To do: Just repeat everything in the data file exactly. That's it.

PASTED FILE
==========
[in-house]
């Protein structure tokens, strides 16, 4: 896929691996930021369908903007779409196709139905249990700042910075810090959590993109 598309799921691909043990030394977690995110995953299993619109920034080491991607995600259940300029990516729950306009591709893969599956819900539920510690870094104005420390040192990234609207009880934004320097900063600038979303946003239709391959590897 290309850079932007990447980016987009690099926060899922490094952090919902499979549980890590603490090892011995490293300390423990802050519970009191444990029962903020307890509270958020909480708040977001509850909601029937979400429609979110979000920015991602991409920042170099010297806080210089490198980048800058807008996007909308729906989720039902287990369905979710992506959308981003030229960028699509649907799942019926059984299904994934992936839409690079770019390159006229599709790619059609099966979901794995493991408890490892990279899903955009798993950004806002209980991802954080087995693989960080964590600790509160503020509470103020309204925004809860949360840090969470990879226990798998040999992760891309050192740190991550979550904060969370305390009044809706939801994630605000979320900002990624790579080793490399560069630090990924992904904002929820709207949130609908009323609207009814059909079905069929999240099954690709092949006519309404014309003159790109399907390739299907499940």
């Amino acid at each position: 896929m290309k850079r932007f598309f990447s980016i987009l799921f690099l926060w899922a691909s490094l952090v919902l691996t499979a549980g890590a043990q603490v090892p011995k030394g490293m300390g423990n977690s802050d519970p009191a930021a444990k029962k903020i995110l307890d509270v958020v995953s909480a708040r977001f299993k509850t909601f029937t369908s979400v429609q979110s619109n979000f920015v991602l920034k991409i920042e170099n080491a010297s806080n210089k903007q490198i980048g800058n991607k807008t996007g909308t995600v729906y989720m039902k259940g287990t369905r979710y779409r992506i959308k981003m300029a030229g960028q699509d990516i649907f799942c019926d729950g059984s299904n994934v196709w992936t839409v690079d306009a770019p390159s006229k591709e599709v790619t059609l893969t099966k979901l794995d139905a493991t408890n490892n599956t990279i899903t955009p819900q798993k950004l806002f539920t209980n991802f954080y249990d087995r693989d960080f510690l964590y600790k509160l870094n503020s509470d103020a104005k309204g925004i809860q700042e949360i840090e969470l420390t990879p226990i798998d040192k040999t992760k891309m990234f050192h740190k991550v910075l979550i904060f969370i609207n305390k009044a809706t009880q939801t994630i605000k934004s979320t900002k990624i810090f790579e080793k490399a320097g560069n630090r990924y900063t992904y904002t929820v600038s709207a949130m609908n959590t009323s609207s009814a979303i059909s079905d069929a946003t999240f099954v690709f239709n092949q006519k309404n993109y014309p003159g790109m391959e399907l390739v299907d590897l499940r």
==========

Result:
[in-house]
């Protein structure tokens, strides 16, 4: 896929691996930021369908903007779409196709139905249990700042910075810090959590993109 598309799921691909043990030394977690995110995953299993619109920034080491991607995600259940300029990516729950306009591709893969599956819900539920510690870094104005420390040192990234609207009880934004320097900063600038979303946003239709391959590897 290309850079932007990447980016987009690099926060899922490094952090919902499979549980890590603490090892011995490293300390423990802050519970009191444990029962903020307890509270958020909480708040977001509850909601029937979400429609979110979000920015991602991409920042170099010297806080210089490198980048800058807008996007909308729906989720039902287990369905979710992506959308981003030229960028699509649907799942019926059984299904994934992936839409690079770019390159006229599709790619059609099966979901794995493991408890490892990279899903955009798993950004806002209980991802954080087995693989960080964590600790509160503020509470103020309204925004809860949360840090969470990879226990798998040999992760891309050192740190991550979550904060969370305390009044809706939801994630605000979320900002990624790579080793490399560069630090990924992904904002929820709207949130609908009323609207009814059909079905069929999240099954690709092949006519309404014309003159790109399907390739299907499940």
């Amino acid at each position: 896929m290309k850079r932007f598309f990447s980016i987009l799921f690099l926060w899922a691909s490094l952090v919902l691996t499979a549980g890590a043990q603490v090892p011995k030394g490293m300390g423990n977690s802050d519970p009191a930021a444990k029962k903020i995110l307890d509270v958020v995953s909480a708040r977001f299993k509850t909601f029937t369908s979400v429609q979110s619109n979000f920015v991602l920034k991409i920042e170099n080491a010297s806080n210089k903007q490198i980048g800058n991607k807008t996007g909308t995600v729906y989720m039902k259940g287990t369905r979710y779409r992506i959308k981003m300029a030229g960028q699509d990516i649907f799942c019926d729950g059984s299904n994934v196709w992936t839409v690079d306009a770019p390159s006229k591709e599709v790619t059609l893969t099966k979901l794995d139905a493991t408890n490892n599956t990279i899903t955009p819900q798993k950004l806002f539920t209980n991802f954080y249990d087995r693989d960080f510690l964590y600790k509160l870094n503020s509470d103020a104005k309204g925004i809860q700042e949360i840090e969470l420390t990879p226990i798998d040192k040999t992760k891309m990234f050192h740190k991550v910075l979550i904060f969370i609207n305390k009044a809706t009880q939801t994630i605000k934004s979320t900002k990624i810090f790579e080793k490399a320097g560069n630090r990924y900063t992904y904002t929820v600038s709207a949130m609908n959590t009323s609207s009814a979303i059909s079905d069929a946003t999240f099954v690709f239709n092949q006519k309404n993109y014309p003159g790109m391959e399907l390739v299907d590897l499940r």